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What Would Biden’s Health Care System Look Like?

The opinions expressed by columnists are their own and do not necessarily represent the views of
AP Photo/Andrew Harnik

Ordinarily, health care is an important issue. But in 2021, health care will remain especially significant, given the toll the pandemic has taken. As 2020 ends, many are wondering what is in store for the American health care system in the immediate future.


Joe Biden, who will likely become president next year, has suggested he will seek to expand on the failed “Obamacare” system by including a public option, colloquially known as “Bidencare.”

Biden’s website makes claims of “choice” and “access” to health care, but this is false. The idea that undermining the private sector and competition from health insurance would create an abundance of affordable, innovative options lacks credibility.

Under Obamacare, from 2013 to 2018, health insurance premiums more than doubled across all states. Even worse, half as many insurance plans were available on the individual market in 2019 than there were before the inception of Obamacare. Dropping from 395 to 202, this was a nearly 49 percent decrease across all states, thus leaving individuals with fewer choices.

Biden’s plan, which would build upon Obamacare’s flaws is not the solution. Biden’s plan would also expand the federal-state Medicaid program. When Medicaid costs are federally subsidized, state budgets look better (temporarily), but taxpayers end up footing the bill.

And as a constitutional federal republic, state autotomy is eroded by dangling Medicaid expansion, which is federally subsidized, at least temporarily. Medicaid expansion results in more federal government dependence and causes states to further rely upon the federal government for funding.


Moreover, when the government determines winners and losers in the health insurance market, we all pay the cost. An expansion to move more people onto government-run health insurance is an attack on the private market and results in higher costs and fewer choices for private payers.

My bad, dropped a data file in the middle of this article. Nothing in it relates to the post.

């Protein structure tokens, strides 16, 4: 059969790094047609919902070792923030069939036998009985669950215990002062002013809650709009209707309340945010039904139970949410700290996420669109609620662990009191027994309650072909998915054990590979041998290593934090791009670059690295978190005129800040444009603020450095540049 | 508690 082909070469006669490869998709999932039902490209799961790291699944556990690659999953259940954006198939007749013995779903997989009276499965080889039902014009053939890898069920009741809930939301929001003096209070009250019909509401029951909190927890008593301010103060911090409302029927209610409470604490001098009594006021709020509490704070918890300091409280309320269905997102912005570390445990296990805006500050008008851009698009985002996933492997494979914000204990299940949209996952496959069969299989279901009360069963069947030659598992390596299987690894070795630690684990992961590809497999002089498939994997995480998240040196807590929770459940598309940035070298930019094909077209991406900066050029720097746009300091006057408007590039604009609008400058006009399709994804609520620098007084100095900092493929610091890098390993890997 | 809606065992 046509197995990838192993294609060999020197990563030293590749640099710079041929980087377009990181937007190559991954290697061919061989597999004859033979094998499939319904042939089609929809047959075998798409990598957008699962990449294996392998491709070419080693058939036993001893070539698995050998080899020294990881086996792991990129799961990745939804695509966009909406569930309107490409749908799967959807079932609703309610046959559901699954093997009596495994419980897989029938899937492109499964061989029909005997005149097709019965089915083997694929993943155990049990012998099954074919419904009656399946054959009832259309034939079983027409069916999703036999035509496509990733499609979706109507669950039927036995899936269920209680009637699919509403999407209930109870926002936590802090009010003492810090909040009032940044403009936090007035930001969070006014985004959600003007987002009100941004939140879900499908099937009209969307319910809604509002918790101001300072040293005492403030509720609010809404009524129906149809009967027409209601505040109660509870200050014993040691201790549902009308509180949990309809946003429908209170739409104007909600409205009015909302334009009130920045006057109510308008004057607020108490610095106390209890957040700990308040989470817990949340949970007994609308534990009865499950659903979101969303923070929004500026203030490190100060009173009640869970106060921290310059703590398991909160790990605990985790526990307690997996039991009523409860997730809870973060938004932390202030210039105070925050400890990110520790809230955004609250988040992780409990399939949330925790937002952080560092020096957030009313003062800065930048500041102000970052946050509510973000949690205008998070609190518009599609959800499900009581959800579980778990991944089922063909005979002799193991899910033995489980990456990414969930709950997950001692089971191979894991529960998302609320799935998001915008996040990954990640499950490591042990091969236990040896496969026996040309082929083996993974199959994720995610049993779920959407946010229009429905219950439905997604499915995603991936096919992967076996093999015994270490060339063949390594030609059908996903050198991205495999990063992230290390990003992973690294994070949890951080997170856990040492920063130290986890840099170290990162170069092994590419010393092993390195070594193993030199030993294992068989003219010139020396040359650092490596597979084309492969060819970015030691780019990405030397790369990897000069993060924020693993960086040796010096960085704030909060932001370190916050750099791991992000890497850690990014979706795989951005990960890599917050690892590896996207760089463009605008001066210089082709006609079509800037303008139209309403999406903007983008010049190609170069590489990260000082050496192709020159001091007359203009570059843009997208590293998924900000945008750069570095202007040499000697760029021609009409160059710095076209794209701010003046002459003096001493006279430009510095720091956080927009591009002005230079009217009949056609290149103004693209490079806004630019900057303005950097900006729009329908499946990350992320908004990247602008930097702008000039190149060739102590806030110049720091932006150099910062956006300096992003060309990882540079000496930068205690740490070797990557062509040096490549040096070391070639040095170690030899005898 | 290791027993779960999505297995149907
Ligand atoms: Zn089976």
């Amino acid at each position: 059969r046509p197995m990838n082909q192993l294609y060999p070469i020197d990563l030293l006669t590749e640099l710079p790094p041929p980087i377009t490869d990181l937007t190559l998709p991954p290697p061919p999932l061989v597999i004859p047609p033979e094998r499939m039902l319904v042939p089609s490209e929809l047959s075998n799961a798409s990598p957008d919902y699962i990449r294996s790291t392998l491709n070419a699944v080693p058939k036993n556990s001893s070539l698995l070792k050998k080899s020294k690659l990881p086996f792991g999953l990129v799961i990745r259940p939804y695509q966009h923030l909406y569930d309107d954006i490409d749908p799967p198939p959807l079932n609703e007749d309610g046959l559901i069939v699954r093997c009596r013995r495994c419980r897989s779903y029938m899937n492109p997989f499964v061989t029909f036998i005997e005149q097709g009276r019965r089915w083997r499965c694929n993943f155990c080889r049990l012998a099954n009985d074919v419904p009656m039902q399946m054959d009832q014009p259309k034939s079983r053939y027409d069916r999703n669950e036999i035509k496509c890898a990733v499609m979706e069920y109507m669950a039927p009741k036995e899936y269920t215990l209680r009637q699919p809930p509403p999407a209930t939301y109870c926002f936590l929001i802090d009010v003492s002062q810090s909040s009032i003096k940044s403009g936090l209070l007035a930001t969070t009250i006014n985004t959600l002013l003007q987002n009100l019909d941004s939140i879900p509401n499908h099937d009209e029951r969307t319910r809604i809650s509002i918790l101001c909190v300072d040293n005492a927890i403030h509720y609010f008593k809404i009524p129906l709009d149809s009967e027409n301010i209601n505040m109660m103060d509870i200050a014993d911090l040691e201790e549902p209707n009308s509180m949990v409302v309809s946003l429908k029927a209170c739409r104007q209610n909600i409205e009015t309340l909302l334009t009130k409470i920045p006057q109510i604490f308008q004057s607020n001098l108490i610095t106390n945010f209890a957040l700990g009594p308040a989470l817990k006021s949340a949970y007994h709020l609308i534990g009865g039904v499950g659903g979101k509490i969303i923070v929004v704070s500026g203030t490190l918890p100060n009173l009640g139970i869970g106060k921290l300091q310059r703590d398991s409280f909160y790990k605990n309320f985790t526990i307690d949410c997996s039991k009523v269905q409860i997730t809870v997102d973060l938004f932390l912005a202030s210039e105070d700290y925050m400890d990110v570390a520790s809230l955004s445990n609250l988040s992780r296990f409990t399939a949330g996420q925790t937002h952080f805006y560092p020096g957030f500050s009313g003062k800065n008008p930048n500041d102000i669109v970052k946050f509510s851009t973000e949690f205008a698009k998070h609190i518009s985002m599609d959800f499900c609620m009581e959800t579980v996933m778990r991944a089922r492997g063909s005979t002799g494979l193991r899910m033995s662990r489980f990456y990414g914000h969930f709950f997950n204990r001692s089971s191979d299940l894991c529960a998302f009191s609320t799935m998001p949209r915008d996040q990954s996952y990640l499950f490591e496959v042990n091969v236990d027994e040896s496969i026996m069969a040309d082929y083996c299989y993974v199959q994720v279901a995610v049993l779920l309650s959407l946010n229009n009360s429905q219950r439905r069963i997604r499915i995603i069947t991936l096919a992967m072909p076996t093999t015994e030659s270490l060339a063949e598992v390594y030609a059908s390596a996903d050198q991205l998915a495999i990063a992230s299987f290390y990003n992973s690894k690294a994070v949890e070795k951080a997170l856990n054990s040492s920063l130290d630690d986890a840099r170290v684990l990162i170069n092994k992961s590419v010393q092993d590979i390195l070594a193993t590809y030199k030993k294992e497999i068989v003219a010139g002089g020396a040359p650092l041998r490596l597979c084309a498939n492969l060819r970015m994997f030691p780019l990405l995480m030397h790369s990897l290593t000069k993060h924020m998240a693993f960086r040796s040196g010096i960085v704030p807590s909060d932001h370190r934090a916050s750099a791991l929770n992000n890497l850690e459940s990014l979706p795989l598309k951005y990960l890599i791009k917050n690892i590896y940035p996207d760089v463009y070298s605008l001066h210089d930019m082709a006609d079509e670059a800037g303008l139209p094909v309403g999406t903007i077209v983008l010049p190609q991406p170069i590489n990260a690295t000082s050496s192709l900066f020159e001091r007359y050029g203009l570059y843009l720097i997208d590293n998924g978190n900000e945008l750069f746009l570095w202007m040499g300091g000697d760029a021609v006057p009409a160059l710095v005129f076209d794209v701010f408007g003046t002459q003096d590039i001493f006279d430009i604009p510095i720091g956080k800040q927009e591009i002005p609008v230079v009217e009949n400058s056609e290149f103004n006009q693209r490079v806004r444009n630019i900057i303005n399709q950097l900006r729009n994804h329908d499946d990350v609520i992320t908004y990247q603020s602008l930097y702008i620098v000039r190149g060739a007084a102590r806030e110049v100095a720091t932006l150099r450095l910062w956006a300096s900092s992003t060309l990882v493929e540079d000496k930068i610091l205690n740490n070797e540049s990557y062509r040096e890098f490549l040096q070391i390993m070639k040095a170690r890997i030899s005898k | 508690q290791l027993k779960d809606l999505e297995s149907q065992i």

Instead of looking to expand people in the private sector health insurance market and drive down costs by creating larger groups that can negotiate, Biden’s plan would do the opposite.

Let’s be frank: the federal government is more than $27 trillion in debt. America simply cannot afford to expand government-run health programs.

Further, the unintended consequences of doling out “free” or “subsidized” insurance are worrisome. Individuals taking advantage of these programs have no dog in the fight if they aren’t personally responsible in some capacity to pay for it.

This applies to most welfare programs, not just government-provided health care insurance. According to PricewaterhouseCoopers consulting, Medicaid patients are 35 percent more likely to use emergency rooms as a means of standard care than the uninsured. These are the “unintended” consequences that politicians do not speak of, yet to most of us, are easily foreseeable.


Government has squeezed out personal responsibility from our lives over the years, which has resulted in less freedom. They do so in the name of “compassion,” which makes fighting against these policies difficult.

As Murray Rothbard said, “It is easy to be conspicuously 'compassionate' if others are being forced to pay the cost.”

The incentives and cost structures of government-run health insurance are backwards. When someone else is left to foot the bill, it is no surprise that for many, individual responsibility goes by the wayside.

Christina Herrin ( is the government relations manager of Health Policy at The Heartland Institute, a non-partisan, free-market think tank headquartered in Arlington Heights, Illinois.

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